“After leaving the Fancher party, John Hawley arrived at the village of Washington to find Lee and the other leaders had sent their interpreters to incite the Paiutes to attack the emigrant camp. The town’s military and religious authorities sought to inflame the passions of their followers. The first counselor in the local bishopric, Nauvoo Legion captain Harrison Pearce impressed Hawley as the most militant authority. In a public meeting, Pearce said he wished to ‘see all the Gentyles strippt naked and lashed on their backs and have the Sun scorch them to death by inches.’
“Yet the response of the militia companies to their call was not universally enthusiastic, as men of conscience resisted orders to assault civilian Americans. Two other men gave similar harangues, and then Hawley was called on to report as he had just come down from Salt Lake. He argued against Pearce’s warlike position. Before he would take another’s life, he would have to be convinced his own life was in danger. As for avenging the blood of the prophets, Hawley asked, who could say for certain these people had any hand in killing the prophets? The oath of vengeance required him to be certain he could justify killing a man, but the local Saints had no assurance that anyone in the Fancher party had participated in the murder of Joseph Smith. ‘You only suppose and that will not do for me.’ Hawley said.
“In retaliation, Captain Pearce called a secret council to debate Hawley’s fate. Some thought Hawley ought to die, but others pleaded his case. The next day a friend warned him to be more guarded and not to oppose authority.” (Blood of the Prophets: Brigham Young and the Massacre at Mountain Meadows, by Will Bagley, University of Oklahoma Press, 2002, p. 119-120)
Even though James Pearce, my great-grandfather, evidently participated in the Mountain Meadows massacre, it was said he tried to spare one child. Will Bagley writes:
“Legends told that the horrific work turned father against son. An unhappy wife of Brigham Young told the most plausible story, claiming Jim Pearce’s father (Capt. Harrison Pearce) shot him as he tried to assist a girl.” (Blood of the Prophets, p.148. Juanita Brookes mentions this incidence but attributes it to Tom, James’ brother.)
The “unhappy wife of Brigham Young” referred to above is Ann Eliza Webb Young. In her book, Wife #19, she related:
“To the honor of many of the men be it said,—the younger ones, especially,—they refused to join in this horrible work, and some of them made efforts to protect these helpless women from their fiend-like tormentors. I used often, while living in Payson, to see a man named Jim Pearce, whose face was deeply scarred by a bullet wound, made by his own father, while the brave young fellow was trying to assist a poor girl, who had appealed to him for succor.” (Wife #19, by Ann Eliza Webb Young, 1875, p.248)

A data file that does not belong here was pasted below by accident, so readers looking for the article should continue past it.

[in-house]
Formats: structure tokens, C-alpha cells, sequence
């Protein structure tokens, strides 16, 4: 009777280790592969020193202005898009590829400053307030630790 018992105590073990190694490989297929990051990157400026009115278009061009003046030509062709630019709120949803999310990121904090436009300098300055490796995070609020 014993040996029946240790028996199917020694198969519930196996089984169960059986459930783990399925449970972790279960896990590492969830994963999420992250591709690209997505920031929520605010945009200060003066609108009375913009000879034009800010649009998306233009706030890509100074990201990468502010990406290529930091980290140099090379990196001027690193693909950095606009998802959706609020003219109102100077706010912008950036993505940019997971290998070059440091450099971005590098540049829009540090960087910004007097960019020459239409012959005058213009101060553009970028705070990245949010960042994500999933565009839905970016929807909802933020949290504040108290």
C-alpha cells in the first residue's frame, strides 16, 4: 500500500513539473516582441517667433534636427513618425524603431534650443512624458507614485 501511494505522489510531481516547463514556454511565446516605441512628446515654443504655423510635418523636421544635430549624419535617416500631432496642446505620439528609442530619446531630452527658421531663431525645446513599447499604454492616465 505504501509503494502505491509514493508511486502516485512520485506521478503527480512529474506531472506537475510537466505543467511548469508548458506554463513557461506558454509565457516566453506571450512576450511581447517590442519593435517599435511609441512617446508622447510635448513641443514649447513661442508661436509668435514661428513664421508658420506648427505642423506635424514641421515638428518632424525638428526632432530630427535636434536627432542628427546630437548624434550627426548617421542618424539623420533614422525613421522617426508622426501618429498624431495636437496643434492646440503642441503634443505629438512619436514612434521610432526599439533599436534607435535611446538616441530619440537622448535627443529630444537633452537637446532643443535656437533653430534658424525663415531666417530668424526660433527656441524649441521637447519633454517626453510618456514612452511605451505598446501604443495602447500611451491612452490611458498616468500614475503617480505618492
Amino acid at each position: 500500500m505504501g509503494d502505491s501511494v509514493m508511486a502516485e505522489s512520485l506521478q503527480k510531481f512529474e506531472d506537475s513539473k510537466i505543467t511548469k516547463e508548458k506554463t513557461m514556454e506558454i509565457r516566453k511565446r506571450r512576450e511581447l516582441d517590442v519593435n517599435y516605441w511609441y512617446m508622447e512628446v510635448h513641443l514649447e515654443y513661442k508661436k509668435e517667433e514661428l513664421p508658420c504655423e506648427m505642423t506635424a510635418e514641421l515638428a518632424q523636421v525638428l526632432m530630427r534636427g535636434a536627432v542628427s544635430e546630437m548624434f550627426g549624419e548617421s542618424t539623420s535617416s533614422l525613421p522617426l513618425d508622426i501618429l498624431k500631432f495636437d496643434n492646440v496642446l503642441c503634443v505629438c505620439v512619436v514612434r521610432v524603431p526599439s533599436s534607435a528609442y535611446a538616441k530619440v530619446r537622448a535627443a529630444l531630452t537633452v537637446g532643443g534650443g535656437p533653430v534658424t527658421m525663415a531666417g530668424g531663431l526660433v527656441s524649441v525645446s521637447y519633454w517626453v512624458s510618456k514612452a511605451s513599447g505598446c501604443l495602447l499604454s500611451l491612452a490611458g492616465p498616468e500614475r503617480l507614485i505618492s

The Mormon efforts to cover-up the details and white wash the massacre continues even today. A recent article in the Salt Lake Tribune told of the accidental unearthing of “the skeletal remains of at least 29 slain emigrants” at Mountain Meadows in Southern Utah (Salt Lake Tribune, March 13, 2000, p. A1) Scientists wanted to do a full study of the remains. However, Gov. Mike Leavitt, a descendent of one of the participants of the massacre, “encouraged state officials to quickly rebury the remains, even though the basic scientific analysis required by state law was unfinished…. the governor’s intercession was one of many dramas played out last summer, all serving to underscore Mountain Meadows’ place as the Bermuda Triangle of Utah’s historical and theological landscape. The end result may be another sad chapter in the massacre’s legacy of bitterness, denial and suspicion.” (Salt Lake Tribune, March 12, 2000, p. A-1)
A rushed examination of the bones prior to reburial show:
“At least five adults had gunshot exit wounds in the posterior area of the cranium — a clear indication some were shot while facing their killers….Women also were shot in the head at close range….At least one youngster, believed to be about 10 to 12 years old, was killed by a gunshot to the top of the head. … Virtually all of the ‘post-cranial’ (from the head down) bones displayed extensive carnivore damage, confirming written accounts that bodies were left on the killing field to be gnawed by wolves and coyotes.” (Salt Lake Tribune, March 13, 2000, p. A-5)
Ten years after the massacre, my great-grandfather James Pearce married Mary Jane Meeks and they had eleven children. In 1878 he moved his family to Arizona where they started the town of Taylor. On July 1, 1978, their descendents gathered for a family reunion to honor their pioneer efforts and celebrate the 100th anniversary of the founding of Taylor.
At the founders day ceremony, James and Mary Jane were remembered as being “unselfish and always ready to give a helping hand to whoever needed them.” James was known for “his honesty and generosity to the widows and orphans. He would just send them a sack of flour, when he thought they needed help” (Taylor’s Centennial Stories, 1878-1978). His various missions for the LDS Church were mentioned as well as his and Mary Jane’s ministry to the sick, plus various business accomplishments. One granddaughter related: “In the same year, 1857, James Pearce was sent with a Company [group of Mormon militia] to annihilate General Albert Sidney Johnson’s [U.S.] Army. They feared he would over-run the territory, and take their homes” (Taylor’s Centennial Stories). What is missing is any mention of his involvement in the massacre.